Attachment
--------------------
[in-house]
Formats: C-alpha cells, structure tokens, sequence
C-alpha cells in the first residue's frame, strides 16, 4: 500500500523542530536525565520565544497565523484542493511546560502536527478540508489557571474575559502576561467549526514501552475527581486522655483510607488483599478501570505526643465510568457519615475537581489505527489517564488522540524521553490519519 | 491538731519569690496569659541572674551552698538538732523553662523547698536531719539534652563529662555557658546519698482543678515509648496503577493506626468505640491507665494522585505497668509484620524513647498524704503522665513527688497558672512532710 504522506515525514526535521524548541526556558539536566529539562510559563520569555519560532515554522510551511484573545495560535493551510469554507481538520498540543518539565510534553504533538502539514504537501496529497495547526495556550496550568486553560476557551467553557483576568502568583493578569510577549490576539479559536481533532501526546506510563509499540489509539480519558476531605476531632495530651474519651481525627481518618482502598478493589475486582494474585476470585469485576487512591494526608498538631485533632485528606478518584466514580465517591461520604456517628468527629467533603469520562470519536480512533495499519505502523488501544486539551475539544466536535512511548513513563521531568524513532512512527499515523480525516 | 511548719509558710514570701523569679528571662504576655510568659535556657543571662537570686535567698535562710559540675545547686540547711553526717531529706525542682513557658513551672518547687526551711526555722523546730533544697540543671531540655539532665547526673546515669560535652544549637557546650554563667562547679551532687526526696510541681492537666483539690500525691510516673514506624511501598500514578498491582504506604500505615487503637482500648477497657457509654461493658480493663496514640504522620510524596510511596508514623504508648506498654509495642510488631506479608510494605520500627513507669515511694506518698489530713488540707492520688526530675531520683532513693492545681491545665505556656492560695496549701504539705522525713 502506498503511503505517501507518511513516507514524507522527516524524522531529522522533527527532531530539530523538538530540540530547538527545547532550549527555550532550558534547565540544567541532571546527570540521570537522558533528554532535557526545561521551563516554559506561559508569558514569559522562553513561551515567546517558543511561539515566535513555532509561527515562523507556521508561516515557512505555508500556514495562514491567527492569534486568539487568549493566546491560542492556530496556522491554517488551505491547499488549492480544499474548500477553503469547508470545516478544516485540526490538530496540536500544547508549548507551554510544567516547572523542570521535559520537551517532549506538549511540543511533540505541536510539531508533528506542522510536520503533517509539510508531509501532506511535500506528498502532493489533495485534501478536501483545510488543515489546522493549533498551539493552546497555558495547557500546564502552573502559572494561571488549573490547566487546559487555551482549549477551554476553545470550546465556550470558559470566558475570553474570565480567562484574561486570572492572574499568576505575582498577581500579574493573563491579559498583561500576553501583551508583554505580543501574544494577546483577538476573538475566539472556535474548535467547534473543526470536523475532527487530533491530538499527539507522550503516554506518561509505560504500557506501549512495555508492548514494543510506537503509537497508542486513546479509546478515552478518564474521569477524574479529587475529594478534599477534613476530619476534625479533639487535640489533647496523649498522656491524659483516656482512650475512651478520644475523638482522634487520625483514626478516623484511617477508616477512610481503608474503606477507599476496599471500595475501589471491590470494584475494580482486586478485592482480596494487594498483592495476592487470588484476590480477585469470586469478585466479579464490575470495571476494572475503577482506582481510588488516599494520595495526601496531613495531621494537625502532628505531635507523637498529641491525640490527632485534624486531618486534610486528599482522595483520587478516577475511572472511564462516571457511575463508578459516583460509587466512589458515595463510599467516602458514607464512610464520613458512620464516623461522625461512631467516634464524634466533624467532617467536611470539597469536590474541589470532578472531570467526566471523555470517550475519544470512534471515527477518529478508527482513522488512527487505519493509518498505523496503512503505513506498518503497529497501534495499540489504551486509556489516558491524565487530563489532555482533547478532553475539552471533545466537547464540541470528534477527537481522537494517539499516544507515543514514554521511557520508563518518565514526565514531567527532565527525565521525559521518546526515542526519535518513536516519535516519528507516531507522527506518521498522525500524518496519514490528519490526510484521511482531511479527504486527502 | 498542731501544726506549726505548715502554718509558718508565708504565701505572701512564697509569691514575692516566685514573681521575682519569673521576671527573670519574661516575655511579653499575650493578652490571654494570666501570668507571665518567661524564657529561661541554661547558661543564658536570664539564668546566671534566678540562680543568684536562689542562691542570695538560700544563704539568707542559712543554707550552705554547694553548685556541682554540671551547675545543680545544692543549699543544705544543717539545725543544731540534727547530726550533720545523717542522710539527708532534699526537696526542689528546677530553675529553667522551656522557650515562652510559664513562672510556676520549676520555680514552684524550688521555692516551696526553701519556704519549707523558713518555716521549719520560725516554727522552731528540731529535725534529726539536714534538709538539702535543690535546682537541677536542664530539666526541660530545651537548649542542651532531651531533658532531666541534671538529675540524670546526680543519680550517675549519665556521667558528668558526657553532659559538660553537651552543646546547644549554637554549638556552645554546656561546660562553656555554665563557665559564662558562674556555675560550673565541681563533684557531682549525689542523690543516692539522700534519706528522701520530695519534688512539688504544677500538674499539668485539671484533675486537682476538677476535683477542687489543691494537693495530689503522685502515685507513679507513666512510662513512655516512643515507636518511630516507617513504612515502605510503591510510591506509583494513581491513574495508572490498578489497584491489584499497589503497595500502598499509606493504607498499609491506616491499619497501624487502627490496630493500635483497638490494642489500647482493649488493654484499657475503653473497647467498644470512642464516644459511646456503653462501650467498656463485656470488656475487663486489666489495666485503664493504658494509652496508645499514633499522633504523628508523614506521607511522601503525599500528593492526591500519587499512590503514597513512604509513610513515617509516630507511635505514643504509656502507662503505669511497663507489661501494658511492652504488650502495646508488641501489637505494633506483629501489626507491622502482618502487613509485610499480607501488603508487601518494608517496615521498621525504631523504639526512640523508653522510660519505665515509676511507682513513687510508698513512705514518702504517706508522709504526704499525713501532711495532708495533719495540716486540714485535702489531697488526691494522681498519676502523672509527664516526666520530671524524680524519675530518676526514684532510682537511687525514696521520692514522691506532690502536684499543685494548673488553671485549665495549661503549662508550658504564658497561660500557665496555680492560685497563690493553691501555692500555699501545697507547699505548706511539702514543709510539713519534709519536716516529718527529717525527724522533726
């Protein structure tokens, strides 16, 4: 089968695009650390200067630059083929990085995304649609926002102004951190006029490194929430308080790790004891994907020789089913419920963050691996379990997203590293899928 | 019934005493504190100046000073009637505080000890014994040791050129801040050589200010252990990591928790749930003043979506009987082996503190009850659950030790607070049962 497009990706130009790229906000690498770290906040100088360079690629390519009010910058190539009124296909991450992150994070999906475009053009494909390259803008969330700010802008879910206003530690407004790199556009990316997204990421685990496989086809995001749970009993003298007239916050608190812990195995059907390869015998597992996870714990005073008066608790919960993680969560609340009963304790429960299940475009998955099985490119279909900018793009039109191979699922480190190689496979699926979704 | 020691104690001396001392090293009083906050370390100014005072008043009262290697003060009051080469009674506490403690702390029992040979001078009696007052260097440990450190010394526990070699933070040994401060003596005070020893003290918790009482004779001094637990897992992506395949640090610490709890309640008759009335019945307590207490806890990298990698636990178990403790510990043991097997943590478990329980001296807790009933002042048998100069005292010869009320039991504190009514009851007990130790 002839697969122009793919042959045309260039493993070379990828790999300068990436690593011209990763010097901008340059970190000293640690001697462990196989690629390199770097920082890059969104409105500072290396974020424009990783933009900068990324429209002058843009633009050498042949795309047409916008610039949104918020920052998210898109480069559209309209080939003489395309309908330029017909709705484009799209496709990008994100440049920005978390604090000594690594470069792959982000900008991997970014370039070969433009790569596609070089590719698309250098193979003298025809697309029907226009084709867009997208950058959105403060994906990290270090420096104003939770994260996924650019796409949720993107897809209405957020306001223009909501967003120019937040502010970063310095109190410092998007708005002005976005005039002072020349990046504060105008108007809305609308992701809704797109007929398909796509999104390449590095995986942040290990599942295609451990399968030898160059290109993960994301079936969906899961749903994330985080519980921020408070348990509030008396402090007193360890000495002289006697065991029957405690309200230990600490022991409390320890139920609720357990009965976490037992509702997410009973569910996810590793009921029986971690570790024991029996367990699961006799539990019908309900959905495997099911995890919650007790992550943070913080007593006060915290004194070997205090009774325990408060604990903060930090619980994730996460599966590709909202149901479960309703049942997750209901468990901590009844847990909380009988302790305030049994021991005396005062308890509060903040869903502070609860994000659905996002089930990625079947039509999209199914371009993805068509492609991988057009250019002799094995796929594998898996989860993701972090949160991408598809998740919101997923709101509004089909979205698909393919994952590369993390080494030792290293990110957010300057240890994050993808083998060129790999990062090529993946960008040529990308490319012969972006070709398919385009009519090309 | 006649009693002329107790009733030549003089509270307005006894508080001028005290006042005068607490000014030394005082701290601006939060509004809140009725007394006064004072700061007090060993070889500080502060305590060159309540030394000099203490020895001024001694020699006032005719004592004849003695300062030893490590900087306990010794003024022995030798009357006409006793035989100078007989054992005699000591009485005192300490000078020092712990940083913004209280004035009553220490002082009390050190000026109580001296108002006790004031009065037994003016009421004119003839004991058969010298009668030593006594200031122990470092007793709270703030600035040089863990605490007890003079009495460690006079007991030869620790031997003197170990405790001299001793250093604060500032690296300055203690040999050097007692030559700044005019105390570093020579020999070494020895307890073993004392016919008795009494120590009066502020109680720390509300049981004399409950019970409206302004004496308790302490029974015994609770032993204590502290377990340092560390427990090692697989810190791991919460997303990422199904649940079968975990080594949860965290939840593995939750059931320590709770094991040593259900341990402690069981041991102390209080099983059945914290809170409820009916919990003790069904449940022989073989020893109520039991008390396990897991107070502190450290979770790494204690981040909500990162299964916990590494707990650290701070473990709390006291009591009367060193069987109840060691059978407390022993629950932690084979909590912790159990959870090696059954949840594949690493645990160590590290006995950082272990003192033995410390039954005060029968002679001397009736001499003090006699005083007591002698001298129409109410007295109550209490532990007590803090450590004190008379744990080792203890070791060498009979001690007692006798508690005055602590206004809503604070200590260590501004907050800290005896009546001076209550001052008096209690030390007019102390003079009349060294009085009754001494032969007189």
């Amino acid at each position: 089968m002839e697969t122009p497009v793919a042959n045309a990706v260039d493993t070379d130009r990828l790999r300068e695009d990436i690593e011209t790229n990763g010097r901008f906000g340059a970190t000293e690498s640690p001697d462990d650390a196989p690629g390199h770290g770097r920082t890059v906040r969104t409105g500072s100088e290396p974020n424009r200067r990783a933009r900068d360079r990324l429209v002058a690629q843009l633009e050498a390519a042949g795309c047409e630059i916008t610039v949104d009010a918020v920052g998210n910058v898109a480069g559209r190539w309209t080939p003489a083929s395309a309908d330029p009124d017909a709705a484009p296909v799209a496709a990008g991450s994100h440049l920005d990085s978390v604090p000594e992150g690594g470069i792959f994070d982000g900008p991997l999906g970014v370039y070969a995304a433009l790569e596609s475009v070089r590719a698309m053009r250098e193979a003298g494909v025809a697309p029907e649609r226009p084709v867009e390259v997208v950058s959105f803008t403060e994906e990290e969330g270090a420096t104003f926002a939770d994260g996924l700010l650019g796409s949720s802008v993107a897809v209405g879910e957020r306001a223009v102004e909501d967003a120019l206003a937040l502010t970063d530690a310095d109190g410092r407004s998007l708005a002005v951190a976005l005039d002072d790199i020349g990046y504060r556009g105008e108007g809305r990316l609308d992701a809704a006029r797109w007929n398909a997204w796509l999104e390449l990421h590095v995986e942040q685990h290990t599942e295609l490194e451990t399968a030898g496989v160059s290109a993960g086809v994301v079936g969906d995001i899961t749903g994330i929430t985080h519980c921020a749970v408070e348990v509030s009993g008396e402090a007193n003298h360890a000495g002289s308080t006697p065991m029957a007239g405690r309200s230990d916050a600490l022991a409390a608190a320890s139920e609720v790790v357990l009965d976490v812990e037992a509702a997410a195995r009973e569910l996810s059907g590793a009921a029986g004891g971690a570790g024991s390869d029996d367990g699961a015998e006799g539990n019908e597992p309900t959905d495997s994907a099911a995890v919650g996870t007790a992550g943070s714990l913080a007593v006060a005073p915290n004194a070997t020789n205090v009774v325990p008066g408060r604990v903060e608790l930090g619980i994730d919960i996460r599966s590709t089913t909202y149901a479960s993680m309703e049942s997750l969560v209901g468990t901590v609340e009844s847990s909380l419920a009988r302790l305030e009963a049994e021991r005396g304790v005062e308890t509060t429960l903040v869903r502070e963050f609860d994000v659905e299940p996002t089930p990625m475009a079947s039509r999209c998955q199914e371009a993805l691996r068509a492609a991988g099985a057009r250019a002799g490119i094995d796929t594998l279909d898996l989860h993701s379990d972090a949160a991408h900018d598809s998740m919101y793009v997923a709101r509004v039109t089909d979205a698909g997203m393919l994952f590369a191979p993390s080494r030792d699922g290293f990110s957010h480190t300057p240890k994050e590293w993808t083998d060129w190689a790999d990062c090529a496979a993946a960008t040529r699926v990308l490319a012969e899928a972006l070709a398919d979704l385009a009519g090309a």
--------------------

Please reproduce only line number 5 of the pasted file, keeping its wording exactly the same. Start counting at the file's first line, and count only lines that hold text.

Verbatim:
């Amino acid at each position: 089968m002839e697969t122009p497009v793919a042959n045309a990706v260039d493993t070379d130009r990828l790999r300068e695009d990436i690593e011209t790229n990763g010097r901008f906000g340059a970190t000293e690498s640690p001697d462990d650390a196989p690629g390199h770290g770097r920082t890059v906040r969104t409105g500072s100088e290396p974020n424009r200067r990783a933009r900068d360079r990324l429209v002058a690629q843009l633009e050498a390519a042949g795309c047409e630059i916008t610039v949104d009010a918020v920052g998210n910058v898109a480069g559209r190539w309209t080939p003489a083929s395309a309908d330029p009124d017909a709705a484009p296909v799209a496709a990008g991450s994100h440049l920005d990085s978390v604090p000594e992150g690594g470069i792959f994070d982000g900008p991997l999906g970014v370039y070969a995304a433009l790569e596609s475009v070089r590719a698309m053009r250098e193979a003298g494909v025809a697309p029907e649609r226009p084709v867009e390259v997208v950058s959105f803008t403060e994906e990290e969330g270090a420096t104003f926002a939770d994260g996924l700010l650019g796409s949720s802008v993107a897809v209405g879910e957020r306001a223009v102004e909501d967003a120019l206003a937040l502010t970063d530690a310095d109190g410092r407004s998007l708005a002005v951190a976005l005039d002072d790199i020349g990046y504060r556009g105008e108007g809305r990316l609308d992701a809704a006029r797109w007929n398909a997204w796509l999104e390449l990421h590095v995986e942040q685990h290990t599942e295609l490194e451990t399968a030898g496989v160059s290109a993960g086809v994301v079936g969906d995001i899961t749903g994330i929430t985080h519980c921020a749970v408070e348990v509030s009993g008396e402090a007193n003298h360890a000495g002289s308080t006697p065991m029957a007239g405690r309200s230990d916050a600490l022991a409390a608190a320890s139920e609720v790790v357990l009965d976490v812990e037992a509702a997410a195995r009973e569910l996810s059907g590793a009921a029986g004891g971690a570790g024991s390869d029996d367990g699961a015998e006799g539990n019908e597992p309900t959905d495997s994907a099911a995890v919650g996870t007790a992550g943070s714990l913080a007593v006060a005073p915290n004194a070997t020789n205090v009774v325990p008066g408060r604990v903060e608790l930090g619980i994730d919960i996460r599966s590709t089913t909202y149901a479960s993680m309703e049942s997750l969560v209901g468990t901590v609340e009844s847990s909380l419920a009988r302790l305030e009963a049994e021991r005396g304790v005062e308890t509060t429960l903040v869903r502070e963050f609860d994000v659905e299940p996002t089930p990625m475009a079947s039509r999209c998955q199914e371009a993805l691996r068509a492609a991988g099985a057009r250019a002799g490119i094995d796929t594998l279909d898996l989860h993701s379990d972090a949160a991408h900018d598809s998740m919101y793009v997923a709101r509004v039109t089909d979205a698909g997203m393919l994952f590369a191979p993390s080494r030792d699922g290293f990110s957010h480190t300057p240890k994050e590293w993808t083998d060129w190689a790999d990062c090529a496979a993946a960008t040529r699926v990308l490319a012969e899928a972006l070709a398919d979704l385009a009519g090309a």